“Animal Farm”: Truth or Politics?


Daphne Renoux

“Animal Farm” has often been read in schools due to the necessary deep analyses readers have to make when reading.

Daphne Renoux, Staff Writer

Author: George Orwell

First Published: Aug. 17, 1945

Our Rating: A+

“Animal Farm” is a book of rebellion and mockery. The story tells readers about their decisions and the consequences of said decisions on the farm and on the animals themselves.

This book is supposed to represent the events leading up to the Russian Revolution of 1917, which eventually led to the the Union of Soviet Social Republics becoming communist and Stalin being put in power. This book was written years after this event though, between 1943 and 1944, meaning that it was also greatly influenced by Orwell’s views of communist Russia and Stalin at the end of World War II.

For some context, Orwell greatly disliked Stalin and viewed the Russian alliance with England during this period very negatively. The manuscript of the book was rejected by all the English and American editors Orwell contacted at first but ended up being published when international relations with Russia changed with the end of WWII, and the beginning of the Cold War. Due to the very anti-communist phenomenon of the time, the book quickly became a success.

Every twist and turn in this book made it so much better to read and the abusive politics of the pigs made me realize just how many parallels to real-life this book had,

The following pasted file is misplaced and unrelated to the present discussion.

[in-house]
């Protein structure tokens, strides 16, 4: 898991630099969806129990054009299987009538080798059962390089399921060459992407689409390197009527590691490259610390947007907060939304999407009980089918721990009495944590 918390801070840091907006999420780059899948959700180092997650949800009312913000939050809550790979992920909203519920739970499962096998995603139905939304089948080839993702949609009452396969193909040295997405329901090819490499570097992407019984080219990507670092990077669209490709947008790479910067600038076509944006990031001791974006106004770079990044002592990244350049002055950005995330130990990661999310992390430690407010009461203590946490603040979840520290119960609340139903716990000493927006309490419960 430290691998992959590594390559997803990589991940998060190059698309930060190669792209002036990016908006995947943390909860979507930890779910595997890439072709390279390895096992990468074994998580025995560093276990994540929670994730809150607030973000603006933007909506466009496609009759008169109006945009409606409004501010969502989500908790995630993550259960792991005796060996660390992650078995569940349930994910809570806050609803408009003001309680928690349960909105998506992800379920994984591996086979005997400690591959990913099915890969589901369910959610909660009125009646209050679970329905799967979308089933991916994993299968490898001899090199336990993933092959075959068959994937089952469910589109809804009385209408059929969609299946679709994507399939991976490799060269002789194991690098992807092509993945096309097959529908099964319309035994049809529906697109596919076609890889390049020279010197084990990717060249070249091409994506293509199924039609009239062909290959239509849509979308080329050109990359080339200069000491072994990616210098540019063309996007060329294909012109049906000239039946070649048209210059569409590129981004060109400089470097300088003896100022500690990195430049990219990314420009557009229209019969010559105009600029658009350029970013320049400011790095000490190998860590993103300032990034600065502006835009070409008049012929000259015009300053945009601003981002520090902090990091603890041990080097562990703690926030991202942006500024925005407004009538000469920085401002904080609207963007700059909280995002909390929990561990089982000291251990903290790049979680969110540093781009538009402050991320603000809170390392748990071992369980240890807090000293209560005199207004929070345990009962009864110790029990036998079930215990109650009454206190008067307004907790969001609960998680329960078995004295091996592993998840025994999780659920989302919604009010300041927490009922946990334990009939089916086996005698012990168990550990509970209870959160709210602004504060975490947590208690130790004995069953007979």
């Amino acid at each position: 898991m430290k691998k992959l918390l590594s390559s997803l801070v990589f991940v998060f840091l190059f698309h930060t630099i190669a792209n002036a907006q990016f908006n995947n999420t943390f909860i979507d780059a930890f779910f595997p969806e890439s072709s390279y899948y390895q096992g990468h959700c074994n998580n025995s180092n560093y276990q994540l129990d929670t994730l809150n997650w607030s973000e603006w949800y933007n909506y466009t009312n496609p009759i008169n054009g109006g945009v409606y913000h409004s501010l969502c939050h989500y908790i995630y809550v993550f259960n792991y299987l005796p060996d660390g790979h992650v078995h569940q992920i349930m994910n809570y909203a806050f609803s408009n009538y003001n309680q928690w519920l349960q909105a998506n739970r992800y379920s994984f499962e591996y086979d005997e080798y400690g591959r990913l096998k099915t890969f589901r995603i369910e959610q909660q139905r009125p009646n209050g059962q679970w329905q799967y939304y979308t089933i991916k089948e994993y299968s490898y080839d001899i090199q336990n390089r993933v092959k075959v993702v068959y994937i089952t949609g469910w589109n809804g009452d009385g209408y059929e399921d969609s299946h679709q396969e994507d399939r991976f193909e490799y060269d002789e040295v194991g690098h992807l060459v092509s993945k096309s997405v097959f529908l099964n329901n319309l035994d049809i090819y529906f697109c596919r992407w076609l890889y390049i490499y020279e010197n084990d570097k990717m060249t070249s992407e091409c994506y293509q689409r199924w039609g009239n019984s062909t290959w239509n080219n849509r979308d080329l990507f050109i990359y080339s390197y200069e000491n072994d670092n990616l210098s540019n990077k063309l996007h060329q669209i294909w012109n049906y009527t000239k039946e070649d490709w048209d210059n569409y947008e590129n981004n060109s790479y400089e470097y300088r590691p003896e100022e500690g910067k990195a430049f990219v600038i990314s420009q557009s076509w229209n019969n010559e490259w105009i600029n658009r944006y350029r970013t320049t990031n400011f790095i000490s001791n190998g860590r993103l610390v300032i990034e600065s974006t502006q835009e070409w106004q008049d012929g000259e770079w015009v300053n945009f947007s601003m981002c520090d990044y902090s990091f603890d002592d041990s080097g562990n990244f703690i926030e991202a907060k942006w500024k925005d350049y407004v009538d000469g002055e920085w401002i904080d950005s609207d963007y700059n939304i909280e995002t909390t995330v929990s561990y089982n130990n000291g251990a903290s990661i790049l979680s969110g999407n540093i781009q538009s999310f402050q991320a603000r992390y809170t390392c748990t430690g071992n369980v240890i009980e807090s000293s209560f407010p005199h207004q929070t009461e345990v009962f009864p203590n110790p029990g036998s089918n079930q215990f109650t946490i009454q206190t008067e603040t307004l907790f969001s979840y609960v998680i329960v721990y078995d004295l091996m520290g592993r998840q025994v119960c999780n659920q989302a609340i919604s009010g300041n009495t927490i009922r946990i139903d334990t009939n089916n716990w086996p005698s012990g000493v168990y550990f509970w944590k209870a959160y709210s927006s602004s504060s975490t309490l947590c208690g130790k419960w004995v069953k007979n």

— sophomore Leanna Anderson

With subtle clues and a significant amount of symbolism, this book is very clear on its underlying themes. Communism is the obvious theme of the piece and it’s very well written about. Orwell used animals to represent different historical figures and used different farms to represent countries. This satirical piece really gives its audience a very complex view of communism through symbolism, in particular. It allows its readers to get a deeper insight and to make up their own minds about the topic, making it a universally appealing book.

“The way the author uses a perspective different than just using humans to get his message across really makes a difference,” sophomore Auriane Lapierre said.

Through the animals’ character development and plot, Orwell demonstrated the consequences of putting selfish people in power over time, which was inspired by history. Even if they start out with the best intentions, power easily corrupts those who hold it, which is also made clear in the book. In such stories, there are usually people of elite classes or those who have the favor of the one in power, who are willing to help their leader with his schemes.

“Animal Farm” is a great representation of people’s relationship with power and the corruptness it creates in them. The book is great to learn more about communism but also about human nature and the way it influences governments, leaders and even the poor followers of a utopian “ideal.”